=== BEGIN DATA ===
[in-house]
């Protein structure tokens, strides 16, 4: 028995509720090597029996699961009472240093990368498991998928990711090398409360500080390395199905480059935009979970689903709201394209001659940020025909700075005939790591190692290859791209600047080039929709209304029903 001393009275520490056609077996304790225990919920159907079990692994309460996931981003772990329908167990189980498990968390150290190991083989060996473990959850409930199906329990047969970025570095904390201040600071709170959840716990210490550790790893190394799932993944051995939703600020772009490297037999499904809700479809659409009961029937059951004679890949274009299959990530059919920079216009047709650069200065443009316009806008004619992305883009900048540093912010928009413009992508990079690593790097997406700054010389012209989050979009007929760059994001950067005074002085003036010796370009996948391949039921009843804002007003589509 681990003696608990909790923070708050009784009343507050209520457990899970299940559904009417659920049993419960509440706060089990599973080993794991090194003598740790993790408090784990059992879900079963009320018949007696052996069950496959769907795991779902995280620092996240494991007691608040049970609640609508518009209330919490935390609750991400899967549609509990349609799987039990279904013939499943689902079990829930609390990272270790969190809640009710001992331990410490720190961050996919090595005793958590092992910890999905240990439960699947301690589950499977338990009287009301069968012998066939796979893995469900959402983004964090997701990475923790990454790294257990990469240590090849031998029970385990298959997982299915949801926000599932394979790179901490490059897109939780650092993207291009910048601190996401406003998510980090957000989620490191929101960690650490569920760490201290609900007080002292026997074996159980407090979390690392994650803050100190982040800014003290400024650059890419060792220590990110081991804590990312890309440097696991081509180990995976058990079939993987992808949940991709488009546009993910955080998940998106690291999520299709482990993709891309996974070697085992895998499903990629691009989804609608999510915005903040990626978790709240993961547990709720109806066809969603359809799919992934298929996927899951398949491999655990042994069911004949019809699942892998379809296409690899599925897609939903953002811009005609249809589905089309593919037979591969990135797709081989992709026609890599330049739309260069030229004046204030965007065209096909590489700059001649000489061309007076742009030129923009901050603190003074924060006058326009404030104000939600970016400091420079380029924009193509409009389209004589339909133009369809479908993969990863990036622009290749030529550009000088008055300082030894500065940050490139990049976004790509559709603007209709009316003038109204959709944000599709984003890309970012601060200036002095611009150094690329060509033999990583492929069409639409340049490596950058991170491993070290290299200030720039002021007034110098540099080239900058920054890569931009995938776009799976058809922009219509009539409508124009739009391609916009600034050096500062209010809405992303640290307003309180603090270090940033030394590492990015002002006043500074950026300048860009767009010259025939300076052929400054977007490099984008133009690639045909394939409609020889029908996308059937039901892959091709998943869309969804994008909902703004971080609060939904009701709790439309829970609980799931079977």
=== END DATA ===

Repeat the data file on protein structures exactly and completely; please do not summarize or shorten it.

[in-house]
């Protein structure tokens, strides 16, 4: 028995509720090597029996699961009472240093990368498991998928990711090398409360500080390395199905480059935009979970689903709201394209001659940020025909700075005939790591190692290859791209600047080039929709209304029903 001393009275520490056609077996304790225990919920159907079990692994309460996931981003772990329908167990189980498990968390150290190991083989060996473990959850409930199906329990047969970025570095904390201040600071709170959840716990210490550790790893190394799932993944051995939703600020772009490297037999499904809700479809659409009961029937059951004679890949274009299959990530059919920079216009047709650069200065443009316009806008004619992305883009900048540093912010928009413009992508990079690593790097997406700054010389012209989050979009007929760059994001950067005074002085003036010796370009996948391949039921009843804002007003589509 681990003696608990909790923070708050009784009343507050209520457990899970299940559904009417659920049993419960509440706060089990599973080993794991090194003598740790993790408090784990059992879900079963009320018949007696052996069950496959769907795991779902995280620092996240494991007691608040049970609640609508518009209330919490935390609750991400899967549609509990349609799987039990279904013939499943689902079990829930609390990272270790969190809640009710001992331990410490720190961050996919090595005793958590092992910890999905240990439960699947301690589950499977338990009287009301069968012998066939796979893995469900959402983004964090997701990475923790990454790294257990990469240590090849031998029970385990298959997982299915949801926000599932394979790179901490490059897109939780650092993207291009910048601190996401406003998510980090957000989620490191929101960690650490569920760490201290609900007080002292026997074996159980407090979390690392994650803050100190982040800014003290400024650059890419060792220590990110081991804590990312890309440097696991081509180990995976058990079939993987992808949940991709488009546009993910955080998940998106690291999520299709482990993709891309996974070697085992895998499903990629691009989804609608999510915005903040990626978790709240993961547990709720109806066809969603359809799919992934298929996927899951398949491999655990042994069911004949019809699942892998379809296409690899599925897609939903953002811009005609249809589905089309593919037979591969990135797709081989992709026609890599330049739309260069030229004046204030965007065209096909590489700059001649000489061309007076742009030129923009901050603190003074924060006058326009404030104000939600970016400091420079380029924009193509409009389209004589339909133009369809479908993969990863990036622009290749030529550009000088008055300082030894500065940050490139990049976004790509559709603007209709009316003038109204959709944000599709984003890309970012601060200036002095611009150094690329060509033999990583492929069409639409340049490596950058991170491993070290290299200030720039002021007034110098540099080239900058920054890569931009995938776009799976058809922009219509009539409508124009739009391609916009600034050096500062209010809405992303640290307003309180603090270090940033030394590492990015002002006043500074950026300048860009767009010259025939300076052929400054977007490099984008133009690639045909394939409609020889029908996308059937039901892959091709998943869309969804994008909902703004971080609060939904009701709790439309829970609980799931079977």